In Depth

What’s happening in Sudan?

Ousted former dictator could face years in jail on corruption charges

Omar al-Bashir, the ousted president of Sudan, arrived in court today for the first hearing of a high-profile trial that could see the former dictator jailed for years.

Bashir, 75, who took office in 1989, was removed from power in April after months of protests supported by government troops, and has been in detention since.

According to The Guardian, Bashir was informed by the prosecutor’s office on Monday morning that he faces charges of “possessing foreign currency, corruption and receiving gifts illegally”, but activists hope that he will “also face further charges of incitement and involvement in the killing of protesters”.

In June, prosecutors said a large hoard of foreign currency had been found in grain sacks at his home.

The start of the trial coincides with a landmark deal struck between pro-democracy activists and the country’s military leaders to pave the way for free and fair elections, bringing to an end months of tension between the civilian population and the army.

How is the ongoing situation in Sudan unfolding, and what might the future hold?

What is Bashir being tried for?

According to the BBC, the former president faces charges related to “possessing foreign currency, corruption and receiving gifts illegally”

These charges relate mainly to the reported discovery of more than $113m (£93m) worth of cash in Sudanese pounds and foreign currency in the ousted leader’s house in April. He and his legal team deny the claims.

However, in May Sudan’s public prosecutor also charged Bashir with “incitement and involvement in the killing of protesters”, stemming from an inquiry into the death of a doctor killed during protests.

What is the current situation in Sudan?

Sudan had been riven by political divisions since the overthrow of Bashir, with the military and protesters engaged in violent clashes over who should run the country. This culminated in security forces launching bloody raids on protest camps in June in which more than 100 people were killed and dozens raped.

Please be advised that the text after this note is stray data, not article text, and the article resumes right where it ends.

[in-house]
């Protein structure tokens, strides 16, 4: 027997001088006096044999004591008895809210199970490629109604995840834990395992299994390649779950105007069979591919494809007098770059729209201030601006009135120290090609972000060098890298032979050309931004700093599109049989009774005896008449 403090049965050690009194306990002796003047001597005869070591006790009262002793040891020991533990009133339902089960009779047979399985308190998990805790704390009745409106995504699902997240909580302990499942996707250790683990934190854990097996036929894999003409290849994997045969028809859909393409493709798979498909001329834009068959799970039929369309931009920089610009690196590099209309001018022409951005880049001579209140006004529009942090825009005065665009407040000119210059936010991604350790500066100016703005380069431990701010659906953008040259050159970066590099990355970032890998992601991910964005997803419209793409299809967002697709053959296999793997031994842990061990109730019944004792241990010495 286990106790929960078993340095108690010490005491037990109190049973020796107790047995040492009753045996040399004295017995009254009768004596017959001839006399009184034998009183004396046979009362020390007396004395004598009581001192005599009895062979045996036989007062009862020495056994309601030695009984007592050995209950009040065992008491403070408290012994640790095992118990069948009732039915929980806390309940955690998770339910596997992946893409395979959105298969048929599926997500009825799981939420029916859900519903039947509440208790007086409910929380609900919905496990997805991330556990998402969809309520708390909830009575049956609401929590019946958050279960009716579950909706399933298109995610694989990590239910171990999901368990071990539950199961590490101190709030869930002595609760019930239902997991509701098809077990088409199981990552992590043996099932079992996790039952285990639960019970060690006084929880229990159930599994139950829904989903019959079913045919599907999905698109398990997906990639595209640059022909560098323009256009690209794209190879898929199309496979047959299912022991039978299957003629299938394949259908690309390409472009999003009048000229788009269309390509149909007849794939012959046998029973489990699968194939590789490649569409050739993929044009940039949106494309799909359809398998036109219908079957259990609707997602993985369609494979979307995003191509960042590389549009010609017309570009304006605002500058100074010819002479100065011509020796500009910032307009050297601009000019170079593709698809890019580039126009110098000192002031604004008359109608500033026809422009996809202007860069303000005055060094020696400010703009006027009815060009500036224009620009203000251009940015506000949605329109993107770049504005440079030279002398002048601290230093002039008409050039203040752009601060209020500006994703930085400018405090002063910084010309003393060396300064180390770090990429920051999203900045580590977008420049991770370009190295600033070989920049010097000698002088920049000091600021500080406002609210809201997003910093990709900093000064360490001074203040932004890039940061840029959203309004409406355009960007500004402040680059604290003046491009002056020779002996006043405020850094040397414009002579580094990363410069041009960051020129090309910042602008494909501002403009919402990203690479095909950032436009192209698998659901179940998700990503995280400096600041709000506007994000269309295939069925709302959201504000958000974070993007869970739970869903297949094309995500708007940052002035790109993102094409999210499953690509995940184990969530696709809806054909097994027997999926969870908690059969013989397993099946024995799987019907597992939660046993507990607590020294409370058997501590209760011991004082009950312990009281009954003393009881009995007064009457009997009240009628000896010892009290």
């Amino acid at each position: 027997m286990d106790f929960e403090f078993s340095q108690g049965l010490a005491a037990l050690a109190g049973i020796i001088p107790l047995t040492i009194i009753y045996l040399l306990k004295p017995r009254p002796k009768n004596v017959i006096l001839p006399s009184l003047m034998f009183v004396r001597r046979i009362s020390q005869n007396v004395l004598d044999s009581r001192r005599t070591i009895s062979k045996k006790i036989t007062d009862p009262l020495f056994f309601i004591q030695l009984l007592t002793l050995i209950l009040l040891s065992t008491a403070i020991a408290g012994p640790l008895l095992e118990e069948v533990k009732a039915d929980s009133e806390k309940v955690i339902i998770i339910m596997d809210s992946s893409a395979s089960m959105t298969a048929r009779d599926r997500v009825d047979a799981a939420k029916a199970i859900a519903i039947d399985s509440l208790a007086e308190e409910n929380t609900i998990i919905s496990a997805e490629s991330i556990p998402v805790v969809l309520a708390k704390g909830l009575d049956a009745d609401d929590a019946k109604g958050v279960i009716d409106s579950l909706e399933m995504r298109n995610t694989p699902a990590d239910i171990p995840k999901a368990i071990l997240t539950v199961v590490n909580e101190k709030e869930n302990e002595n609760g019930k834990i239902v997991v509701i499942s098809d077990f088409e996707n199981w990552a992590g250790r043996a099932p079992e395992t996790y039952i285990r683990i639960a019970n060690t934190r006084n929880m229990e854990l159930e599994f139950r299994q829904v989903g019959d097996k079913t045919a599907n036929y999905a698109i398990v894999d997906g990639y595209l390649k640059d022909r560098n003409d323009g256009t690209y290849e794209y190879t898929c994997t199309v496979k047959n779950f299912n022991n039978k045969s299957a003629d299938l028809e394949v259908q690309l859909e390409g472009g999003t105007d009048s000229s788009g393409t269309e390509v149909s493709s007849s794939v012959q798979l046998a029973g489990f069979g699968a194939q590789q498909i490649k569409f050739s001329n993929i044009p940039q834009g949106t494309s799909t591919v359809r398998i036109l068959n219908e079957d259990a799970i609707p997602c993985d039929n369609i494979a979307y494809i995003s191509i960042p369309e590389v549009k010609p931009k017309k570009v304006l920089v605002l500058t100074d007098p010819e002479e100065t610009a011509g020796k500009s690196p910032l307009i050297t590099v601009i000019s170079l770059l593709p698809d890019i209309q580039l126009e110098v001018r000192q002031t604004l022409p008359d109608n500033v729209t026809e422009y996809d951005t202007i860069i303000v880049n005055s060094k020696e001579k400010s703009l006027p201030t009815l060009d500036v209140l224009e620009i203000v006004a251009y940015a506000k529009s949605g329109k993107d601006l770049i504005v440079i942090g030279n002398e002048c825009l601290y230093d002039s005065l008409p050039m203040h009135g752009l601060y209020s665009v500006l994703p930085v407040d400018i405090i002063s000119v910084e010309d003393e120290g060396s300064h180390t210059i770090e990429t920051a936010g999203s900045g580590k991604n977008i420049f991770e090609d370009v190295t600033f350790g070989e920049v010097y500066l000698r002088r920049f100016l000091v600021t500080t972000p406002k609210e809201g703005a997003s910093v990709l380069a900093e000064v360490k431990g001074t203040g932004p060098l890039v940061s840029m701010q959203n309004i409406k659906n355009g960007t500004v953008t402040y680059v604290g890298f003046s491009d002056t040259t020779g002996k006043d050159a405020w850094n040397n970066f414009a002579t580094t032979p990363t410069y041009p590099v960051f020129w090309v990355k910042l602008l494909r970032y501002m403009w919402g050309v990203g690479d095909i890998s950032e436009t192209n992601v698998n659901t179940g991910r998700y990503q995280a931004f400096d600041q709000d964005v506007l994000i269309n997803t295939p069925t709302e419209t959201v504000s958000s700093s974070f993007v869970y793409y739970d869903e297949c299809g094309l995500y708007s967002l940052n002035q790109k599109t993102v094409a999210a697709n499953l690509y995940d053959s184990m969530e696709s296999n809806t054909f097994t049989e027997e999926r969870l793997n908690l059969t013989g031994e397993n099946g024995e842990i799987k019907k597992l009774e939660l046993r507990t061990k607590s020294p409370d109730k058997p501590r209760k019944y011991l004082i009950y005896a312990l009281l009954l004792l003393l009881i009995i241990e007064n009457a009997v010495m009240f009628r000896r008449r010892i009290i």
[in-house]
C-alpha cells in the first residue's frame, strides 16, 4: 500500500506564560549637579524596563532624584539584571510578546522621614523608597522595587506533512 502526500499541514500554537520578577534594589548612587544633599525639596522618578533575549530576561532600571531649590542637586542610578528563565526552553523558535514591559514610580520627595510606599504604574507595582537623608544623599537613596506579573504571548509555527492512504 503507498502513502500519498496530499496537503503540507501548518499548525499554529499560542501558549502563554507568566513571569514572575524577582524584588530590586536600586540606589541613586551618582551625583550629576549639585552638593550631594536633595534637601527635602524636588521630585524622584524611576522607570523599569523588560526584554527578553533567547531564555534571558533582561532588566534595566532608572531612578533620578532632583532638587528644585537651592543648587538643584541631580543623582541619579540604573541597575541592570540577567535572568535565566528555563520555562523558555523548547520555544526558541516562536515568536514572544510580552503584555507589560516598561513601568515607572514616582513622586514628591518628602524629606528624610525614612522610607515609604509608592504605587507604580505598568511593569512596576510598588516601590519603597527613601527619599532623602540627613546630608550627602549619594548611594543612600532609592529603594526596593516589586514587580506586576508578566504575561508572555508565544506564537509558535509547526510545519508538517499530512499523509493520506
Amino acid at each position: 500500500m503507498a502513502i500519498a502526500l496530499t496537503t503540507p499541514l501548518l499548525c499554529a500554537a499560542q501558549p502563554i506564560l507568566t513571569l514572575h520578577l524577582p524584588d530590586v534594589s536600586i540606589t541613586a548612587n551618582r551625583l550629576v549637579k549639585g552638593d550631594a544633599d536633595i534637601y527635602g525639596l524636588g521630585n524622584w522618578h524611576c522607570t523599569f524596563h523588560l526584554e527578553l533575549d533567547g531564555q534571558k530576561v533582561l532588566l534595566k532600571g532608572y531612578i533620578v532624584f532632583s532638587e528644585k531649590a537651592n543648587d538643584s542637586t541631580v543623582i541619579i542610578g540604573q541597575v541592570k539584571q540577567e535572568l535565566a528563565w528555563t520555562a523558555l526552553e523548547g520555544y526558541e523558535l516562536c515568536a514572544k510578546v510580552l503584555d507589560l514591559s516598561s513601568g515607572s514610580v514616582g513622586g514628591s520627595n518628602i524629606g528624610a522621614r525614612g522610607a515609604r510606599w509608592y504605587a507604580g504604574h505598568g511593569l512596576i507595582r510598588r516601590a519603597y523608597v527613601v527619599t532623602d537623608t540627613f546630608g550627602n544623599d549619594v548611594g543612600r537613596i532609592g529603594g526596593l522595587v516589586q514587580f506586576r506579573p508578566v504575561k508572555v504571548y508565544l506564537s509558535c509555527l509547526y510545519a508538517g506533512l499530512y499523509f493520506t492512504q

However Sudan’s main opposition coalition and the military council have now formally signed a final power-sharing deal, paving the way for a transition to a civilian-led government.

The landmark agreement signed on Saturday in the capital Khartoum will likely come as a relief to the international community, members of whom had expressed fears that the extreme violence might descend into Sudan’s third full-scale civil war in 60 years.

What happened in April?

Bashir ruled Sudan for 30 years, during which he faced repeated accusations of corruption and was found guilty of crimes against humanity by the International Criminal Court, following the outbreak of violence in the Darfur region of the country in 2003.  

Growing anger against his regime eventually led to demonstrations in summer 2018 that culminated in violence between Sudanese security forces and protesters earlier this year. 

On 11 April, military leaders claimed they had forced Bashir to step down and had taken control of the government.

In a televised statement on the day that Bashir was ousted, Minister of Defence Awad Mohamed Ahmed Ibn Auf took a strongly populist stance, claiming that after “examining what’s going on in the state and the corruption that is going on”,  it was clear that a coup had been coming “for a long time”.

“The poor are poorer and the rich are still rich and there are no equal chances for the same people,” he said. 

The military later confirmed that the ousted president had been arrested, and that the TMC would be running the country until elections could be arranged.

Leading activists immediately warned that they “[would] not accept a military government”, citing the military’s lack of transparency and unclear allegiances, Al Jazeera reports.

Why was there a coup?

In the early years of Bashir’s reign, there were “pockets full of dollars as the oil flowed, controls were lifted and the telecommunications system revolutionised”, says the BBC.  

But the economy has “floundered since the secession of the South, which took three-quarters of the country’s oil with it”, the broadcaster continues.

Unemployment, corruption and a rise in the cost of living eventually drove discontented Sudanese out onto the streets for the mass protests.

Bashir’s regime also faced growing opposition from outside Sudan.

Following the outbreak of violence in the Darfur region, Bashir was condemned for his tacit support of the pro-government Arab-Sudanese militia Janjaweed, which murdered more than 300,000 non-Arab Sudanese living in the region and displaced a further 1.2 million.

In 2008, the International Criminal Court filed charges against Bashir for genocide and war crimes in Darfur. Yet repeated attempts to bring him to justice proved unsuccessful, and he subsequently won re-election in 2010 and 2015.

However, his last victory was marred by a boycott from the main opposition parties. 

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